Pavise Shield

  • Medieval Era
  • 1 min

By Crusader1307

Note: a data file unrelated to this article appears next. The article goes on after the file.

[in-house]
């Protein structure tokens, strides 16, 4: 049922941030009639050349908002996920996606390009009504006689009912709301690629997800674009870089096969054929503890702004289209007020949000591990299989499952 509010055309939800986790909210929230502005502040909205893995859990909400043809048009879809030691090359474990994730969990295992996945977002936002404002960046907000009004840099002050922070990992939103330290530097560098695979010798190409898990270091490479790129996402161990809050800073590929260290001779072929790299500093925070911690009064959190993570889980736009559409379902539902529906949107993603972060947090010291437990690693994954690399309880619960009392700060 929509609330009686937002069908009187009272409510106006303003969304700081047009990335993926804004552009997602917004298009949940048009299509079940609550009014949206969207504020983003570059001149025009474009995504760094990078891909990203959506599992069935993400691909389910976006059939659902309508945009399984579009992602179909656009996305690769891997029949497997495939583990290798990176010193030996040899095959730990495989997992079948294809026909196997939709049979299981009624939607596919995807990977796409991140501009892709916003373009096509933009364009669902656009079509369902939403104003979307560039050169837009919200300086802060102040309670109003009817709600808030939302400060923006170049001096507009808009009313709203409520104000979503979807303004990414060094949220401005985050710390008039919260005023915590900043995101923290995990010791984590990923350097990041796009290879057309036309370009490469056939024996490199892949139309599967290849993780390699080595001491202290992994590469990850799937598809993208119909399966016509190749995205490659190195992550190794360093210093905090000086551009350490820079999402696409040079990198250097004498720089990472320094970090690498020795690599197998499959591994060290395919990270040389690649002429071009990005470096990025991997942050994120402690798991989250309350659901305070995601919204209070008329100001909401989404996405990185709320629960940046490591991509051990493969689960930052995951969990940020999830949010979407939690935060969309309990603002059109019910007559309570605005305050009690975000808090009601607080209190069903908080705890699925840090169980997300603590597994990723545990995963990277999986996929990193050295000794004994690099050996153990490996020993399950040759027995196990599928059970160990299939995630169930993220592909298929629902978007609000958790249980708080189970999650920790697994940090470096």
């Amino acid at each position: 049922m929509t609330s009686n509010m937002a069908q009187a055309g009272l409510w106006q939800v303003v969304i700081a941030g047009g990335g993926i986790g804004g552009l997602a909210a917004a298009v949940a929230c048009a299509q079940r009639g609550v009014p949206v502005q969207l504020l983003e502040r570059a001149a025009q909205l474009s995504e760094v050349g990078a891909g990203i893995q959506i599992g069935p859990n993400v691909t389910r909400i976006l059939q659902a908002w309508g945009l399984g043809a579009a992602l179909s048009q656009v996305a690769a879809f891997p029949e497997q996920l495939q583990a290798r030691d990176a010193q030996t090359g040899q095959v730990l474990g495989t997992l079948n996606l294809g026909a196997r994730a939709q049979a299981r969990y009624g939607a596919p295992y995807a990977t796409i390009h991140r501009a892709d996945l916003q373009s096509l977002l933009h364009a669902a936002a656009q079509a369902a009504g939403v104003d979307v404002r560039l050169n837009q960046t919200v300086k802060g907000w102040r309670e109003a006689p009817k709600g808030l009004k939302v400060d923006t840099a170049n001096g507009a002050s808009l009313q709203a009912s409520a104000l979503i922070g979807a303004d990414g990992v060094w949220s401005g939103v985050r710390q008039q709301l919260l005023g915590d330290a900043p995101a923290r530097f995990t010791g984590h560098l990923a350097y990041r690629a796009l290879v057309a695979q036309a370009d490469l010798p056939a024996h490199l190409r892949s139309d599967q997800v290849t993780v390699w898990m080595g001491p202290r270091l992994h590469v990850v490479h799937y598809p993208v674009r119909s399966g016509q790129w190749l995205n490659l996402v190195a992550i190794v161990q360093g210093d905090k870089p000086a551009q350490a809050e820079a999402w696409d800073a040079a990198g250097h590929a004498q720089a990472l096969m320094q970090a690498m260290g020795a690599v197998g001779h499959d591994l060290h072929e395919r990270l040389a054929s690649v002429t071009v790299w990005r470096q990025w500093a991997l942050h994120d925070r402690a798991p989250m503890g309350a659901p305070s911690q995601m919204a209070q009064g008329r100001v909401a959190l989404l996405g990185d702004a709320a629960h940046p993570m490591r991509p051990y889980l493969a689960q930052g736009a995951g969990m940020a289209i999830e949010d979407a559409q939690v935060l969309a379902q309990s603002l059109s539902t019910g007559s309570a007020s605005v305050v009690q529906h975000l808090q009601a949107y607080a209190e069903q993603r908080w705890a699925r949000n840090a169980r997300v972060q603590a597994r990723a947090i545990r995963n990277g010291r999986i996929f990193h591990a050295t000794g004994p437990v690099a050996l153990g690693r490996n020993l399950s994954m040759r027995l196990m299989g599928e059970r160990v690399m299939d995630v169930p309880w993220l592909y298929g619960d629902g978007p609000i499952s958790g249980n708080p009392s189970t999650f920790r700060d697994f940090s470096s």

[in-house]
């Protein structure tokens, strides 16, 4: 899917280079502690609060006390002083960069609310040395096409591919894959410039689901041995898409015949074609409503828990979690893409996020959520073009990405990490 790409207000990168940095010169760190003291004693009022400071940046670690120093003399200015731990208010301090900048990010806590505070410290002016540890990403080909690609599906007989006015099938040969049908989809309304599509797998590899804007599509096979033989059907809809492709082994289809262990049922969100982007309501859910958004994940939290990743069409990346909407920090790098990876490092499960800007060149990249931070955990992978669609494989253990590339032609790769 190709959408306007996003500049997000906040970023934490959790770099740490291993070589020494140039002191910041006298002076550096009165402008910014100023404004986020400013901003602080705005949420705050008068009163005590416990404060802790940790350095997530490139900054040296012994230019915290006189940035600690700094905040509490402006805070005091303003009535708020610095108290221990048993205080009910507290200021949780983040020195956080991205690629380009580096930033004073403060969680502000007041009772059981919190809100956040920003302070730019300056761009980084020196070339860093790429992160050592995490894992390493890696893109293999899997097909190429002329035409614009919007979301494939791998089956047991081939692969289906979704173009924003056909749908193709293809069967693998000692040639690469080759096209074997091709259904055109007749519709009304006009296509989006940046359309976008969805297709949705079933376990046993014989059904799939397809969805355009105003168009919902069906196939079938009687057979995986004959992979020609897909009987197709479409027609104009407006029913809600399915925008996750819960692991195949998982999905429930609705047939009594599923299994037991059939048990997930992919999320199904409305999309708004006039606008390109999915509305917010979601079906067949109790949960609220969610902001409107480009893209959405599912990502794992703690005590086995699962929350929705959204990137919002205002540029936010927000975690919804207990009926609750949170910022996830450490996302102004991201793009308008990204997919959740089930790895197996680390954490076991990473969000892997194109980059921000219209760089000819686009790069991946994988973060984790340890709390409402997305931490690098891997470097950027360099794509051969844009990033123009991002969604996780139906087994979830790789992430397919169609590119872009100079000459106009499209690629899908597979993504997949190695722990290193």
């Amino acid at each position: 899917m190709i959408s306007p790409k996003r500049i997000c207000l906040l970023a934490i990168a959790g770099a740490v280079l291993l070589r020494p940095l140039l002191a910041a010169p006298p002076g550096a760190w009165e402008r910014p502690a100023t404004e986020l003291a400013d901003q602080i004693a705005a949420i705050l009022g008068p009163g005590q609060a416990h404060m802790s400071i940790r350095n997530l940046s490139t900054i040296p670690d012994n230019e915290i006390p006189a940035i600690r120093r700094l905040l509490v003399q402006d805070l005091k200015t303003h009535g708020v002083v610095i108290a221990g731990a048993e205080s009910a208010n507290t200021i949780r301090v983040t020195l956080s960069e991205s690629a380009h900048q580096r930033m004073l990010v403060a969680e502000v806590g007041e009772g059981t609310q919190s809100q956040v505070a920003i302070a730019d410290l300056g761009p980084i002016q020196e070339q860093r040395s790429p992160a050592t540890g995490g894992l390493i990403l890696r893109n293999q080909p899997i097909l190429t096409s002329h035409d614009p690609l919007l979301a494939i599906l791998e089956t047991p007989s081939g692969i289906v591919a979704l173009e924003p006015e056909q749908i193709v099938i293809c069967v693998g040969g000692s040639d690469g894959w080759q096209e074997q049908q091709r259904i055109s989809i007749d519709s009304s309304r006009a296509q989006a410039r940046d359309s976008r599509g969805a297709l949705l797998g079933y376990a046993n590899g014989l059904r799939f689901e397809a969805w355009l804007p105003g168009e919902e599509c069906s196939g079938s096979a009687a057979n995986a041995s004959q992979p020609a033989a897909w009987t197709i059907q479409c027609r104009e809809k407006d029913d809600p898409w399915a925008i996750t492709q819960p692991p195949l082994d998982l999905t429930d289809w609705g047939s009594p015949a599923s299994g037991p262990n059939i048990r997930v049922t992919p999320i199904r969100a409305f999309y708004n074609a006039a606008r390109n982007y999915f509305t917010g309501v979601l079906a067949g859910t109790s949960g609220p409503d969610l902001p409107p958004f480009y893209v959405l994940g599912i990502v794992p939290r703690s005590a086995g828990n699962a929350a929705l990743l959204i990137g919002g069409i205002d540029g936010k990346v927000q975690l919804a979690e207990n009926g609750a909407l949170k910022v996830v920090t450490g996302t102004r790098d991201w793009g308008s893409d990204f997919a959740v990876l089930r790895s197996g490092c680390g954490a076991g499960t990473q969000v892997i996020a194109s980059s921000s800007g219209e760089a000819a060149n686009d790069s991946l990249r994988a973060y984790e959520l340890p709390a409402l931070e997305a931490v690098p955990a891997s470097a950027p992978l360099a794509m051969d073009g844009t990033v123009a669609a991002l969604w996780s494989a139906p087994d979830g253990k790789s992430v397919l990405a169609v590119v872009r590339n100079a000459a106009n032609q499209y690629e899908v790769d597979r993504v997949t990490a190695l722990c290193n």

A specially designed shield used by archers and crossbowmen. Developed in Pavia, Italy around the 10th Century - it was smaller than the typical infantry shield. Created with a conclave (sloping) pattern, it would be worn on the back easily. It also doubled as a form of lightweight armor when worn in this fashion. They were light and constructed of wood reinforced (covered) with coarse brushed cow hide. Often looked at as being designed "crooked or broken", it was in this that the design was effective. The upper right quadrant of the shield was designed with a "portion" appearing missing or much lower. This would allow the archer or crossbowman to be able to peer over and fire his weapon safety (from either a holding or reinforced/grounded position). This allowed for the maximum protection for the user. Many of these shields were colorfully embellished with religious or military subjects painted directly onto the front of the shield. A very early form of "military art".